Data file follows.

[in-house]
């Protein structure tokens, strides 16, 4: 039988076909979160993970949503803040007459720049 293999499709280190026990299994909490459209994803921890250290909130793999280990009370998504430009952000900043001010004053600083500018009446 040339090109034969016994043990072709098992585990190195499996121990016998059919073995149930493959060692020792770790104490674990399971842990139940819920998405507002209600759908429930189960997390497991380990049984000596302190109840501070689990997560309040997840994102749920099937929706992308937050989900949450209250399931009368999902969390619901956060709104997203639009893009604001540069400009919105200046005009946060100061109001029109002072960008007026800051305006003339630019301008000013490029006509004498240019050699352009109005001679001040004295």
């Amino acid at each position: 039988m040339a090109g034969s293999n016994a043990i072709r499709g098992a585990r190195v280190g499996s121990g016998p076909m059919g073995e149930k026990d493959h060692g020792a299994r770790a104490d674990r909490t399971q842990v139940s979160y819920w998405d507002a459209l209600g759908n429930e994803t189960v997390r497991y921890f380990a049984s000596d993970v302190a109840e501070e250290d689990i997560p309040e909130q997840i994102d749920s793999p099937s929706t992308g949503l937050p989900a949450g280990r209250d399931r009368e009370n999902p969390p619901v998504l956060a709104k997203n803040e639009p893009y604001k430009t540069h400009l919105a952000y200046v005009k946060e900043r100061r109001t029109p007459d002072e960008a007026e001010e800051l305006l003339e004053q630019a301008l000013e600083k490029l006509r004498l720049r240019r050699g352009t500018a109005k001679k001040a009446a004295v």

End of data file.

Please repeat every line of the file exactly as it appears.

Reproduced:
[in-house]
């Protein structure tokens, strides 16, 4: 039988076909979160993970949503803040007459720049 293999499709280190026990299994909490459209994803921890250290909130793999280990009370998504430009952000900043001010004053600083500018009446 040339090109034969016994043990072709098992585990190195499996121990016998059919073995149930493959060692020792770790104490674990399971842990139940819920998405507002209600759908429930189960997390497991380990049984000596302190109840501070689990997560309040997840994102749920099937929706992308937050989900949450209250399931009368999902969390619901956060709104997203639009893009604001540069400009919105200046005009946060100061109001029109002072960008007026800051305006003339630019301008000013490029006509004498240019050699352009109005001679001040004295």
């Amino acid at each position: 039988m040339a090109g034969s293999n016994a043990i072709r499709g098992a585990r190195v280190g499996s121990g016998p076909m059919g073995e149930k026990d493959h060692g020792a299994r770790a104490d674990r909490t399971q842990v139940s979160y819920w998405d507002a459209l209600g759908n429930e994803t189960v997390r497991y921890f380990a049984s000596d993970v302190a109840e501070e250290d689990i997560p309040e909130q997840i994102d749920s793999p099937s929706t992308g949503l937050p989900a949450g280990r209250d399931r009368e009370n999902p969390p619901v998504l956060a709104k997203n803040e639009p893009y604001k430009t540069h400009l919105a952000y200046v005009k946060e900043r100061r109001t029109p007459d002072e960008a007026e001010e800051l305006l003339e004053q630019a301008l000013e600083k490029l006509r004498l720049r240019r050699g352009t500018a109005k001679k001040a009446a004295v």